Putin says new Russian nuclear weapons are decades ahead of foreign rivals
MOSCOW (AP) — Russian President Vladimir Putin boasted about his country's prospective nuclear weapons Thursday, saying they are years and even decades ahead of foreign designs.
Speaking before the graduates of Russian military academies, Putin said the new weapons represent a quantum leap in the nation's military capability.
"A number of our weapons systems are years, and, perhaps, decades ahead of foreign analogues," Putin told young military officers who gathered in an ornate Kremlin hall. "Modern weapons contribute to a multifold increase in the Russian military potential."
The tough statement comes as Putin is preparing for a summit with U.S. President Donald Trump set for July 16 in Helsinki, Finland. Russia-U.S. relations have plunged to post-Cold War lows over the Ukrainian crisis, the war in Syria, the allegations of Russian meddling in the 2016 U.S. presidential election and differences over nuclear arms control issues.
"We have achieve a real breakthrough thanks to the colossal efforts by science and design bureaus and industries, a real feat by workers, engineers and scientists," Putin told the officers.
The Russian leader singled out the new Avangard hypersonic vehicle and the new Sarmat intercontinental ballistic missile, which are set to enter service in the next few years. Putin also mentioned the Kinzhal hypersonic missile that has already been put on duty with the units of Russia's Southern Military District.
Those systems were among an array of new nuclear weapons the Russian leader presented in March amid tensions with the West.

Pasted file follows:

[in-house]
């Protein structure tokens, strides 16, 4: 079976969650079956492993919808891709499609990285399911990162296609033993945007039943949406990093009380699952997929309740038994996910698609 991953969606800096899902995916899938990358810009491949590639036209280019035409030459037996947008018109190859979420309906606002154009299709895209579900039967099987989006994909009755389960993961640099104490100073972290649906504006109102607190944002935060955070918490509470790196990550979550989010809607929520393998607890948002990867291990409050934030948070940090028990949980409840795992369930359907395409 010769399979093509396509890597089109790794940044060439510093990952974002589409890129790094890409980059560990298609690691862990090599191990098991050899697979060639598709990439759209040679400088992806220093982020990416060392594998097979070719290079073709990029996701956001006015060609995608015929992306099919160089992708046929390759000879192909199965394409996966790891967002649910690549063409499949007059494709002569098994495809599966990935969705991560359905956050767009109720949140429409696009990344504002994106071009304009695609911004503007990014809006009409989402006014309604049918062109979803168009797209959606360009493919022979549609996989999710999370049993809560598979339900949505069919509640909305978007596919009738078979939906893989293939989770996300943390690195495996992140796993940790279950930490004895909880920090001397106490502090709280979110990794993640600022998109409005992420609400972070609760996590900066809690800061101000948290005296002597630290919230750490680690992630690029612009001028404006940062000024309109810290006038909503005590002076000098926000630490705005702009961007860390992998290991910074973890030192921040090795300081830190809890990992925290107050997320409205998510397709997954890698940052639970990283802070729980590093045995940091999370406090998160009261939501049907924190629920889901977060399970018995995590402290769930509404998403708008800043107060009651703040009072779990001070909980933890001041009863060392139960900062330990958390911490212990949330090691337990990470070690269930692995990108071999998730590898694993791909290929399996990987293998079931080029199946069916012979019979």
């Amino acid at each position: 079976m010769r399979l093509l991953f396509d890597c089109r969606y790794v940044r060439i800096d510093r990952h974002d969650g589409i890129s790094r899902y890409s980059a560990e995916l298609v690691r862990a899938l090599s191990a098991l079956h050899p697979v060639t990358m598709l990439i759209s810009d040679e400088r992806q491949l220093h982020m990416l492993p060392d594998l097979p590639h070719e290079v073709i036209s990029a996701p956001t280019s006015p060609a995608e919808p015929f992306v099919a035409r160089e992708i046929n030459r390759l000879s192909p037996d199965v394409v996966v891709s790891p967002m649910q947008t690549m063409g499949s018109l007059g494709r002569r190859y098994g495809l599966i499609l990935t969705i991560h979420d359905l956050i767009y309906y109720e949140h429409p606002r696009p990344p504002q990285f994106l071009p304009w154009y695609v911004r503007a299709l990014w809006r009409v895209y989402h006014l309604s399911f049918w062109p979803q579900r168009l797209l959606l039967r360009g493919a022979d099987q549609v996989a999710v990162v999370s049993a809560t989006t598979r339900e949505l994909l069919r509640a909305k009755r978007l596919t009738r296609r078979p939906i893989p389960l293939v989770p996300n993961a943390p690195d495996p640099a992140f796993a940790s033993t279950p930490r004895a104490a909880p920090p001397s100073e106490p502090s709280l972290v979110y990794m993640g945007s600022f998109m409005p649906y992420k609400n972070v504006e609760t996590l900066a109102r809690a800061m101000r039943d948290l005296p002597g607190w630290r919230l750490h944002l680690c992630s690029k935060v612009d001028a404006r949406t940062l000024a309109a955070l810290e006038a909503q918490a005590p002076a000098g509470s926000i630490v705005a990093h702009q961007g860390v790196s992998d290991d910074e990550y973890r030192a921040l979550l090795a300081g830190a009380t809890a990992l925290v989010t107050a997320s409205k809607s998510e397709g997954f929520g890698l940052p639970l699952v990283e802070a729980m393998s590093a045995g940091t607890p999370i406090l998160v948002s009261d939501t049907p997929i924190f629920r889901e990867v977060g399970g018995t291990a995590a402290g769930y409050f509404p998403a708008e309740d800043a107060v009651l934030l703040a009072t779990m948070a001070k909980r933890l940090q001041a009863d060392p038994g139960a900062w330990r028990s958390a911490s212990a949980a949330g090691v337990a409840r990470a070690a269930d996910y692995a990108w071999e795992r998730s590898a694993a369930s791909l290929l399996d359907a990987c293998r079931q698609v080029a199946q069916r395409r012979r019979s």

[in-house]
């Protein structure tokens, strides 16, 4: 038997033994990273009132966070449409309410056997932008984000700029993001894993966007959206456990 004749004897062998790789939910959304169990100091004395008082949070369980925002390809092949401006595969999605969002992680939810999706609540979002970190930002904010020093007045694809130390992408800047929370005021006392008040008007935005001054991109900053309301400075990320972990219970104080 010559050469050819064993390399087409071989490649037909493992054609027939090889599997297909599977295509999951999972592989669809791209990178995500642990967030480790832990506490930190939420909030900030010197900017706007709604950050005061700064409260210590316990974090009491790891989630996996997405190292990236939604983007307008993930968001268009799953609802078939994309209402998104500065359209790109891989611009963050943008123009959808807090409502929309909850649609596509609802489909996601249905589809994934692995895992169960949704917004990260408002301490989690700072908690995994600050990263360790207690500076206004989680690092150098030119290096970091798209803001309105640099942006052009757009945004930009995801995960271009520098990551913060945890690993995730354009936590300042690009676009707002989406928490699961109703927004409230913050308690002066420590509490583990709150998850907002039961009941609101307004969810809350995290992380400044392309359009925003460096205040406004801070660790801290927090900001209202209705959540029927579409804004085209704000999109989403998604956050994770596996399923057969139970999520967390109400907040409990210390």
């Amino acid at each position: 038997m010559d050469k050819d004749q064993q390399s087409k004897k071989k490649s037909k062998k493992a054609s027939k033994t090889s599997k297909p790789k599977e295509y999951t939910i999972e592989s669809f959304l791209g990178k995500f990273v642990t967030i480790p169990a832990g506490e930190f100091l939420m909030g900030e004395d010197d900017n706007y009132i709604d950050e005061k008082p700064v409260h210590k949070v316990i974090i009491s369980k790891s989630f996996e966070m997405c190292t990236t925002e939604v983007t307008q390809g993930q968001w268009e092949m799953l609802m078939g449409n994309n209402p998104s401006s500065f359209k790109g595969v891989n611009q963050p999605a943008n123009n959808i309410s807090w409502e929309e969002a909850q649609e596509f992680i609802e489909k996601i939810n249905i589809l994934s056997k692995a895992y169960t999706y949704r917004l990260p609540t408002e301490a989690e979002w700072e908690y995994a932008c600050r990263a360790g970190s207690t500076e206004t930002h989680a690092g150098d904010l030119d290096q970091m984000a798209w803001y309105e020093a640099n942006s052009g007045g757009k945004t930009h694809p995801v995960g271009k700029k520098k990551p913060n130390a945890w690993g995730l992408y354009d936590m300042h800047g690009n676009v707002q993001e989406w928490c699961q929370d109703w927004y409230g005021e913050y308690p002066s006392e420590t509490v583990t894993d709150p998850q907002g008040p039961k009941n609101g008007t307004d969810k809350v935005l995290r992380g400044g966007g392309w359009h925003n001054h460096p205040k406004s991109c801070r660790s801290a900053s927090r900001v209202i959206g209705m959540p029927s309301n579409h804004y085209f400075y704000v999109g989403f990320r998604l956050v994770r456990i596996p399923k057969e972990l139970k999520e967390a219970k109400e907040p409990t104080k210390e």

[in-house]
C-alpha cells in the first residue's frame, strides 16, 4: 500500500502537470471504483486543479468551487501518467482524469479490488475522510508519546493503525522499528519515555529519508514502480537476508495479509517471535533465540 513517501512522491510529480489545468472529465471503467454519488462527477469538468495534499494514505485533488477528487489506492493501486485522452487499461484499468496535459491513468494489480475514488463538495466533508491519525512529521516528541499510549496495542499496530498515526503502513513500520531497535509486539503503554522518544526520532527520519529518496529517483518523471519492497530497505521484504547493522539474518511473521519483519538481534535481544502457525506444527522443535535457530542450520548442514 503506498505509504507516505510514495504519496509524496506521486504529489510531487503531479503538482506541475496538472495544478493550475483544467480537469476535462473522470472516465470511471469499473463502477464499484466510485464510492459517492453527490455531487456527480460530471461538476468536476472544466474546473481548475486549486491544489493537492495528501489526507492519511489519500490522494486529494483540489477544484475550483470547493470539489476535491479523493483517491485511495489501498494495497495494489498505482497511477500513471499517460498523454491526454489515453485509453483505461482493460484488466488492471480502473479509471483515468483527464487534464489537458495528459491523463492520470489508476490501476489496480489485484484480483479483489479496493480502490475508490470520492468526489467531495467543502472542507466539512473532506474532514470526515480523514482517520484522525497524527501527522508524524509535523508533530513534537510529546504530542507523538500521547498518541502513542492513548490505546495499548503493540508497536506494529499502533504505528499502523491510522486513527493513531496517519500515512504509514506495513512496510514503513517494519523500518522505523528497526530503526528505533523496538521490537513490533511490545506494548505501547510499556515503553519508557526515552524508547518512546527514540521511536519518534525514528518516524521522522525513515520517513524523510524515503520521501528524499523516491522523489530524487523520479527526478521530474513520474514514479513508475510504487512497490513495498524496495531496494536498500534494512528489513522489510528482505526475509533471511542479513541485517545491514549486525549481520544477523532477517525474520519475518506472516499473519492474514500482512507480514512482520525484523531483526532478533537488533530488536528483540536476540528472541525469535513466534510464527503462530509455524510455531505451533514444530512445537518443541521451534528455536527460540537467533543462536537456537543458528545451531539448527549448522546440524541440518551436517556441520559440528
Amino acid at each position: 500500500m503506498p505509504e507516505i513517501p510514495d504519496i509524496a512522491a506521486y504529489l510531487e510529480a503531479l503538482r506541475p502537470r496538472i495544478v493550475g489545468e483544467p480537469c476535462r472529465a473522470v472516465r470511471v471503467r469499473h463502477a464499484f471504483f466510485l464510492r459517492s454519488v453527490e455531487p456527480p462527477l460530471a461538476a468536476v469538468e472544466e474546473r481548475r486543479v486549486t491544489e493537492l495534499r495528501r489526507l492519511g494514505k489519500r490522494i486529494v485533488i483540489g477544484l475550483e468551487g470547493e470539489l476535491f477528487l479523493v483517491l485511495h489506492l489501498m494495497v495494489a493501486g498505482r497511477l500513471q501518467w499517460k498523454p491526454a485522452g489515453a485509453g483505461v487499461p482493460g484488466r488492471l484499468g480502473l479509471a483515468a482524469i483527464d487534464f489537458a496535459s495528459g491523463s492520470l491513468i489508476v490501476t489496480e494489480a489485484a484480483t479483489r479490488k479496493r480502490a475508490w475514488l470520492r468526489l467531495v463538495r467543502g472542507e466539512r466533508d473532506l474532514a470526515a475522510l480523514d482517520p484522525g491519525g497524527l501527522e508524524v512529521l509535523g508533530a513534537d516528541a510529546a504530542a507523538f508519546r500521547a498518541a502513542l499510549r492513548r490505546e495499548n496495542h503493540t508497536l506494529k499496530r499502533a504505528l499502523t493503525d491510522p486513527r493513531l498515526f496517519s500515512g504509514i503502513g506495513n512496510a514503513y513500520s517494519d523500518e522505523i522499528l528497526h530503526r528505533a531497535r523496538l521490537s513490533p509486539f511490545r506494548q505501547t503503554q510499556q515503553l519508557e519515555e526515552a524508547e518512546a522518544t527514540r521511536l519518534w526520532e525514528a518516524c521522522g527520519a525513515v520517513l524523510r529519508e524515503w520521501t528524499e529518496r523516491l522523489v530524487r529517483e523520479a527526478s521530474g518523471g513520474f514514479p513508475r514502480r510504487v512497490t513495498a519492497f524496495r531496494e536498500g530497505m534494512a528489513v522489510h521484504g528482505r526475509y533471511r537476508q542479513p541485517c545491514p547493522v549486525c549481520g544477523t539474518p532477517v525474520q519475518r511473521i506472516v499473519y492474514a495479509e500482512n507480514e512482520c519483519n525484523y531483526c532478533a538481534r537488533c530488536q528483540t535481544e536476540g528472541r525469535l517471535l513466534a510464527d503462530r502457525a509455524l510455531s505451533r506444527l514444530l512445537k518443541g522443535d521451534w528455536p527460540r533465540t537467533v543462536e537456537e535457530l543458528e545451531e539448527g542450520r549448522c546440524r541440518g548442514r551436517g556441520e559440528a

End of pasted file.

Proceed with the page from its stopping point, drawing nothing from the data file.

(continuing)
Putin said then that the Avangard has an intercontinental range and can fly in the atmosphere at a speed 20 times the speed of sound. The Russian leader added that the weapon can change both its course and its altitude en route to a target, making it "absolutely invulnerable to any air or missile defense means."
He said Avangard has been designed using new composite materials to withstand temperatures of up to 2,000 Celsius (3,632 Fahrenheit) resulting from a flight through the atmosphere at hypersonic speeds.
The Sarmat is intended to replace the Soviet-designed Voyevoda, the world's heaviest ICBM, which is known as "Satan" in the West and which carries 10 nuclear warheads.
Putin said in March that Sarmat weighs 200 metric tons (220 tons) and has a higher range than Satan, allowing it to fly over the North or the South Poles and strike targets anywhere in the world. He noted that Sarmat also carries a bigger number of nuclear warheads, which are more powerful than the ones on Satan.